Lane: Well, I'll tell you. Alan was staying at the Bel-Air Hotel and I would pick him up and go out to the studio, and I picked him up this one day and he said “you know, Astaire always likes to do a low-down vaudeville-type number.” I said “right.” He said “well I got an idea last night, I think I may have something.” I said “well what is it.” And he tells me this title, and I said “I think it's just wonderful, and I think it should go like this. (singing) How could you believe me when I said I love you when you know I've been a liar all my life.” He said “not like that. That!” And we wrote the song in as long as it takes to sing it.
“HOW COULD YOU BELIEVE ME WHEN I SAID I LOVE YOU WHEN YOU KNOW I’VE BEEN A LIAR ALL MY LIFE” (Fred Astaire & Jane Powell)
Lane: It’s a weird thing. “Too Late Now” never became a big hit, but it has become a standard, and the song to this day keeps increasing its performances. It's amazing. There are new recordings of the song and I think maybe one day it's going to happen. The song certainly has a life.
“TOO LATE NOW” (Jane Powell)
ON A CLEAR DAY YOU CAN SEE FOREVER, the musical about hypnosis and reincarnation, produced some hypnotic songs by Lane and Alan Jay Lerner.
“ON A CLEAR DAY (YOU CAN SEE FOREVER)” (John Cullum)
Lane: Dick Rogers bowed out of the show and I was asked to come in. Alan brought out a bunch of lyrics to show me, that he had written.
Paul Lazarus: For Rogers to…
Lane: Yeah. And I went through all the lyrics and there was only one that I liked. And that was “Come Back To Me.” I changed the meter of it. I never heard Dick Rogers’ tune, but his tune, the rhythm of it was da-da-dum, da-da-dum (singing) “Come Back To Me.” And I went, (singing), and I gave it a more, it had a more dramatic quality.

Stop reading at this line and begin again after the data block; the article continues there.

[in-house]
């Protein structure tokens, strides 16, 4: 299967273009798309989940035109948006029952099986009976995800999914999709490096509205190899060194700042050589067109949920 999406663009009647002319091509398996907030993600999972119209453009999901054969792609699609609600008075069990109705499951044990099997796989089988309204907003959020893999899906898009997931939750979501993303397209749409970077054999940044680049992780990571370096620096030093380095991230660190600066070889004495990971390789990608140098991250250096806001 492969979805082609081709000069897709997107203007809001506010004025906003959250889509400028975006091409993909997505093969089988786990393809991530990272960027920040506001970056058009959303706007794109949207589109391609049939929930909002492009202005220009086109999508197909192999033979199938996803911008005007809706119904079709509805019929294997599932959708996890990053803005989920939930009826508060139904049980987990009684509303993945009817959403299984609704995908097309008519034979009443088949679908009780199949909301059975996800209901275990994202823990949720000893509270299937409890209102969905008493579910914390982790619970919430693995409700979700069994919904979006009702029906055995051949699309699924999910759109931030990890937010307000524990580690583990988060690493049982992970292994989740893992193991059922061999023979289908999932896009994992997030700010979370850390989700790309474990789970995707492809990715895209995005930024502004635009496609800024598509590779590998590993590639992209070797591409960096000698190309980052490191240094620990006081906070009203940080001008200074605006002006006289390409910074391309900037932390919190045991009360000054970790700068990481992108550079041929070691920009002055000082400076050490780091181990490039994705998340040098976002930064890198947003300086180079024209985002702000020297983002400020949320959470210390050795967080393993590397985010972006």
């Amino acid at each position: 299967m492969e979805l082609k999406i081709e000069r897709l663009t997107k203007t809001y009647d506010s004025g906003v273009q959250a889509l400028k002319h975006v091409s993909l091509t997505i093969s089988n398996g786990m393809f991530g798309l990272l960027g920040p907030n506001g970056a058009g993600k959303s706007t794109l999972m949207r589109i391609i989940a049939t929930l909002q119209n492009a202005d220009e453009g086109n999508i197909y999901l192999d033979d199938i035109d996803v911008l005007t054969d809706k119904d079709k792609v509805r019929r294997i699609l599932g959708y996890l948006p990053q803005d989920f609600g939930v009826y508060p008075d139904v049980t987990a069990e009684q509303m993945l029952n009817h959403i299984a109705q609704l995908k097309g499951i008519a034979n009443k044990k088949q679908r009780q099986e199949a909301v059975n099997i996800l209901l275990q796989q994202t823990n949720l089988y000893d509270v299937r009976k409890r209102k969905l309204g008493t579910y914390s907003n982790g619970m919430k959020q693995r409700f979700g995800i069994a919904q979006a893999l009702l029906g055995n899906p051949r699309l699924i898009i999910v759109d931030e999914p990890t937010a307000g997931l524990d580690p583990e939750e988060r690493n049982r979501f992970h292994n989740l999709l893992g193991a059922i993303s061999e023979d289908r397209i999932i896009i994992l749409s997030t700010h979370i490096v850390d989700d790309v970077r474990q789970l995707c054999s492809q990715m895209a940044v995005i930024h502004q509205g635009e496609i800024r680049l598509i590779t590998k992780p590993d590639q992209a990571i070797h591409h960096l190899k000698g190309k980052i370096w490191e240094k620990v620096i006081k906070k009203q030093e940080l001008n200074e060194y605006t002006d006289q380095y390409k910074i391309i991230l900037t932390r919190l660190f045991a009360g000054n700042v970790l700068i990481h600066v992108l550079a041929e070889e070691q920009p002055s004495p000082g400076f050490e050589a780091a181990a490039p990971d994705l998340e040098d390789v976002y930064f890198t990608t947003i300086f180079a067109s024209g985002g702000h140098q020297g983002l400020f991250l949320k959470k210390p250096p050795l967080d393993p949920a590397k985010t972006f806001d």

“COME BACK TO ME” (John Cullum)
At the ASCAP memorial service for lyricist E. Y. Harburg, Burton Lane paid tribute to his longtime friend and collaborator.
Lane: I loved writing songs with Yip. My tunes always sounded better dressed in his lyrics. A few years ago, Yip told me a title he had and it touched me, and then I wrote a melody and apparently it touched him, because he wrote one of the most beautiful lyrics, that I think will touch you. This was the last song we wrote together.
“WHERE HAVE I SEEN YOUR FACE BEFORE” (Burton Lane)
You’ve been listening to composer Burton Lane. Sound mixing by David Rapkin. Associate producer Jeff Lunden. Anything Goes – Backstage with Broadway’s Best - is produced and hosted by Paul Lazarus. For more information visit anythinggoespl.com. If you enjoyed this episode, be sure to rate and follow us. Thanks for listening.